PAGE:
AMOTA is a filter/distortion/mangler effect based mostly on amplitude modulation and analog-style filters. It is essentially the filter and most of the modulation sections from Noisebot RKV as an effect processor with a couple extra toys.
AMOTA is a filter/distortion/mangler effect based mostly on amplitude modulation and analog-style filters. It is essentially the filter and most of the modulation sections from Noisebot RKV (https://www.native-instruments.com/en/reaktor-community/reaktor-user-library/entry/show/14133/) as an effect processor with a couple extra toys. Available from the FSA website and the Reaktor User Library: https://www.native-instruments.com/en/reaktor-community/reaktor-user-library/all/all/all/7606117/ Thanks for checking it out!
Latcher is a VST3i noisebox synth in the same vein as NANDroid and XORbot, and contains many of the same features as those previous synths. The sound-generating part is something of a cross between a circuit I built called the Modutronic Messmaker (an AM/FM noisebox), XORbot, and an Atari Punk Console.
Latcher is a noisebox synth in the same vein as NANDroid and XORbot, and contains many of the same features as those previous synths. The sound-generating part is something of a cross between my Modutronic Messmaker circuit and an Atari Punk Console, in that it combines the AM/FM oscillator configuration with the osc-triggered monostable of the APC. In keeping with the logic-based theme of the previous two noiseboxes, it also includes a switchable “mod osc” that is fed into an XOR gate with the APC-like signal on the other input (pre monostable).
NANDroid and XORBot have both been updated to V1.01, with the biggest change being that MIDI note value is now available as a modulation source in any of the assignable slots, including the Combiners. This change is largely thanks to a user request.
Another change is that these and other FSA plugins will now be available from Gumroad. They are still available for free if you like, just enter a price of “$0”.
XORbot is another fairly simple noisebox synth based on logical operations. Though it has some similarities to the previously-released NANDroid, it uses a different method of sound generation and thus creates a different kind of cacophony.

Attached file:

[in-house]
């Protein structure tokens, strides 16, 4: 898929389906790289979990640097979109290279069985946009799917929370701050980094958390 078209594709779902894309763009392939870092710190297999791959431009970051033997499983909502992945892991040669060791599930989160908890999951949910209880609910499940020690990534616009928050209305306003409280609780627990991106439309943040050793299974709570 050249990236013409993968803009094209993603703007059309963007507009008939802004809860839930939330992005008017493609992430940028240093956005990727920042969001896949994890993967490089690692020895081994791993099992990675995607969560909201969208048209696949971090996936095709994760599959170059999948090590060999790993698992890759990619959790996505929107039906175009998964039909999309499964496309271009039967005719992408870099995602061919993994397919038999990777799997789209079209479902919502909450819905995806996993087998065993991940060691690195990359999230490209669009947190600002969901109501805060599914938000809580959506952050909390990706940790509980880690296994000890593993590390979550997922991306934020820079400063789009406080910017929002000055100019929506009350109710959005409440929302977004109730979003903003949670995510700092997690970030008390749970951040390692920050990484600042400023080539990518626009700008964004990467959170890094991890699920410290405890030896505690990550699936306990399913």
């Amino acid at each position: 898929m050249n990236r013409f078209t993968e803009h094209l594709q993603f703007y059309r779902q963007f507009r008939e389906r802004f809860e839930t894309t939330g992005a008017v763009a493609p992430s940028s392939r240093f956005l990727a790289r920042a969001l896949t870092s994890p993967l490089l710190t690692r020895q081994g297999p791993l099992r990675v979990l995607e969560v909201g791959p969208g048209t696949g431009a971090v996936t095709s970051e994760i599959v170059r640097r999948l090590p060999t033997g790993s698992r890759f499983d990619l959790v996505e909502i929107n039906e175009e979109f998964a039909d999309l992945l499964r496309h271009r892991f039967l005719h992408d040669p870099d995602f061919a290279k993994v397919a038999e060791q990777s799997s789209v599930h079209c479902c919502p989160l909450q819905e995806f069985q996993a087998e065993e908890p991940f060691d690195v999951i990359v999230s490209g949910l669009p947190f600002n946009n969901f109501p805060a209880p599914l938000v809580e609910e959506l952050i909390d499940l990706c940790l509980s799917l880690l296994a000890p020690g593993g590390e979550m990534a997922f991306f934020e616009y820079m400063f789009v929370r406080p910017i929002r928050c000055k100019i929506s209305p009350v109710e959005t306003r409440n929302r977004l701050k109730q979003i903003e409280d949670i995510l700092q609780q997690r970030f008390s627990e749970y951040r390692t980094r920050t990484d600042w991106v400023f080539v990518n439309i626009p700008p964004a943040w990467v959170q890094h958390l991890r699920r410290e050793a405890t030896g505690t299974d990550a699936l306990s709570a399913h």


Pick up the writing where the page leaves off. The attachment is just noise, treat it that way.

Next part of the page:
XORbot is somewhat related to NANDroid, in that it uses logical operations to generate sounds, and features a similar modulation setup and synth engine. The synth itself is finished, just working on presets and a manual.
Here’s an audio demo, starting from a preset and tweaking knobs:
Spectral Lemuring, a lo-fi spectral processing/pitch-shifting effect, has been released (Windows 64, VST3, free/donationware). You can hear an audio demo and download it at its dedicated page here.
If you remember Spectral Monkeyage, it’s kinda like that, and (as the name implies) is created as a sort of nod in the direction of that “classic” plugin from Shiny FX. It isn’t meant to be a direct remake or anything, but uses some similar concepts, and may fill a similar niche in one’s arsenal. Note that I have no affiliation with Shiny FX (the developer of Spectral Monkeyage), and this is only inspired by the namesake.
VST and VST3 are trademarks of Steinberg Media Technologies AG
Spectral Lemuring is, as the name implies, a spectral processing effect which is inspired by a discontinued freeware plugin with a similar name. The feature set isn’t exactly the same, but like the plugin that inspired it, it can process the high-magnitude and low-magnitude parts of the FFT signal separately, and can also “freeze” the signal.
Among the ways it differs from its inspiration are the separate pitch shifting for high and low-magnitude signals, and a resynthesis section (another way of “rebuilding” the FFT signal) which can be mixed with the iFFT output. The split point for the high and low-magnitude signals can also be modulated.
This plugin is mostly finished, though I will probably be adding preset management as present in other recent FSA plugs, fixing some graphical stuff, etc. Patreon supporters get access to a preview version, available from the FSA Patreon page.
FourHead was developed for the 2021 KVR Developer Challenge, which is currently in the voting stage. It isn’t really a delay or granulator, though it lives in that realm. It’s based on an audio buffer which constantly records the input in chunks. This buffer is then read by four “play heads” which play it back as looped segments.